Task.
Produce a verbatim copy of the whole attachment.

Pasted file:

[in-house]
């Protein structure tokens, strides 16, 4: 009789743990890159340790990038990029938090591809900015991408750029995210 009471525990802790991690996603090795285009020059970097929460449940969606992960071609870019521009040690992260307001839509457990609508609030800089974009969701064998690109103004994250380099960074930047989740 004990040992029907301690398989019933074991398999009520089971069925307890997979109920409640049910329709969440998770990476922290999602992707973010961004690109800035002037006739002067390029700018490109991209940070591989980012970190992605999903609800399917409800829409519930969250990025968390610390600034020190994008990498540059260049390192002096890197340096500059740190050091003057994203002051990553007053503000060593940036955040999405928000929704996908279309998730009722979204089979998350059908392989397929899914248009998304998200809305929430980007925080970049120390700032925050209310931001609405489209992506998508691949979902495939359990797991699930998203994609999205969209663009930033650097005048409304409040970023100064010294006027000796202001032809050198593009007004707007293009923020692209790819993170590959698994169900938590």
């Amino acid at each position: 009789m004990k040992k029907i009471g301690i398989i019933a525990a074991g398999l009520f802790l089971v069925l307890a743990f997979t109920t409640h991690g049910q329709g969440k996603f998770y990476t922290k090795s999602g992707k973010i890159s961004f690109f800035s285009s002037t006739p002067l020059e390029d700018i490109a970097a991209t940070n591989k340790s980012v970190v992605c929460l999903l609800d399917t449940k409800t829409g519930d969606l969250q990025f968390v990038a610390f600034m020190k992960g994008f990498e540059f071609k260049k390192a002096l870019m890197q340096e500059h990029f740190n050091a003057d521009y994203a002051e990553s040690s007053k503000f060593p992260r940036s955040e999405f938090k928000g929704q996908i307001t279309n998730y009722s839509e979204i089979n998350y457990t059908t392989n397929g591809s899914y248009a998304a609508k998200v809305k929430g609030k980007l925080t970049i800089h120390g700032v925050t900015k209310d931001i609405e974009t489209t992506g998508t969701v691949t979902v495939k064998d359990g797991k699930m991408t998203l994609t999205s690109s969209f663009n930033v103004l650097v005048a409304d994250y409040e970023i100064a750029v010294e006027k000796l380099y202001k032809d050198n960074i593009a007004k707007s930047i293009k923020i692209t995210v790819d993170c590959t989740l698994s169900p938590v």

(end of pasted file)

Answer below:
[in-house]
């Protein structure tokens, strides 16, 4: 009789743990890159340790990038990029938090591809900015991408750029995210 009471525990802790991690996603090795285009020059970097929460449940969606992960071609870019521009040690992260307001839509457990609508609030800089974009969701064998690109103004994250380099960074930047989740 004990040992029907301690398989019933074991398999009520089971069925307890997979109920409640049910329709969440998770990476922290999602992707973010961004690109800035002037006739002067390029700018490109991209940070591989980012970190992605999903609800399917409800829409519930969250990025968390610390600034020190994008990498540059260049390192002096890197340096500059740190050091003057994203002051990553007053503000060593940036955040999405928000929704996908279309998730009722979204089979998350059908392989397929899914248009998304998200809305929430980007925080970049120390700032925050209310931001609405489209992506998508691949979902495939359990797991699930998203994609999205969209663009930033650097005048409304409040970023100064010294006027000796202001032809050198593009007004707007293009923020692209790819993170590959698994169900938590």
């Amino acid at each position: 009789m004990k040992k029907i009471g301690i398989i019933a525990a074991g398999l009520f802790l089971v069925l307890a743990f997979t109920t409640h991690g049910q329709g969440k996603f998770y990476t922290k090795s999602g992707k973010i890159s961004f690109f800035s285009s002037t006739p002067l020059e390029d700018i490109a970097a991209t940070n591989k340790s980012v970190v992605c929460l999903l609800d399917t449940k409800t829409g519930d969606l969250q990025f968390v990038a610390f600034m020190k992960g994008f990498e540059f071609k260049k390192a002096l870019m890197q340096e500059h990029f740190n050091a003057d521009y994203a002051e990553s040690s007053k503000f060593p992260r940036s955040e999405f938090k928000g929704q996908i307001t279309n998730y009722s839509e979204i089979n998350y457990t059908t392989n397929g591809s899914y248009a998304a609508k998200v809305k929430g609030k980007l925080t970049i800089h120390g700032v925050t900015k209310d931001i609405e974009t489209t992506g998508t969701v691949t979902v495939k064998d359990g797991k699930m991408t998203l994609t999205s690109s969209f663009n930033v103004l650097v005048a409304d994250y409040e970023i100064a750029v010294e006027k000796l380099y202001k032809d050198n960074i593009a007004k707007s930047i293009k923020i692209t995210v790819d993170c590959t989740l698994s169900p938590v």